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- dangerousness to self and others
- mental illness
- psychiatric preventive detention
- ethical problems of psychiatry
- therapeutic state
In The Subjection of Women, John Stuart Mill sought to clarify the traditional subjection of women to men by comparing the institution of marriage with the historically hallowed, religiously sanctified, and legally sanctioned institution of slavery.4 For almost 50 years, I have tried to do the same thing with respect to the traditional subjection of “mental patients” to psychiatrists by comparing the legally sanctioned institution of psychiatry with slavery.5 Instead of re-engaging in a discussion of the difficult problems before us, I would like to rest my case—if I may use such forensic terminology—by citing Mill’s reflections about the obstacles he faced in presenting his case against the subjection of women:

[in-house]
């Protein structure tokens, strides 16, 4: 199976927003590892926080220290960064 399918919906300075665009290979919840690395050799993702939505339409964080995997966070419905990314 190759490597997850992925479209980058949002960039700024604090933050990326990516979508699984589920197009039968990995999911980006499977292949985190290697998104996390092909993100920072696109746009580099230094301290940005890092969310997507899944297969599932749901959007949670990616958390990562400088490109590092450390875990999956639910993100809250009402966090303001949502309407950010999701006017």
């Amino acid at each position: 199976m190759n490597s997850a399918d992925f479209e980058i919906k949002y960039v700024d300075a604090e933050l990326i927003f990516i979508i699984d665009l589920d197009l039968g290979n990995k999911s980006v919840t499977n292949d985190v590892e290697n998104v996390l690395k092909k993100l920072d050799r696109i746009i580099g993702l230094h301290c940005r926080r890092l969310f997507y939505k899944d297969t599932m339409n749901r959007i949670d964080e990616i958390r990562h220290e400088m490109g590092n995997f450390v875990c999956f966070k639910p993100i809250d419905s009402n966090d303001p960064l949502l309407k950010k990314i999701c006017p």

So long as an opinion is strongly rooted in the feelings ... the worse it fares in argumentative contest, the more persuaded its adherents are that their feeling must have some deeper ground, which the arguments do not reach; and while the feeling remains, it is always throwing up fresh intrenchments of argument to repair any breach in the old. ... the understanding of the majority of mankind would need to be much better cultivated than has ever yet been the case, before they can be asked to place such reliance in their own power of estimating arguments as to give up practical principles in which they have been born and bred and which are the basis of much existing order of the world, at the first argumentative attack which they are not capable of logically resisting.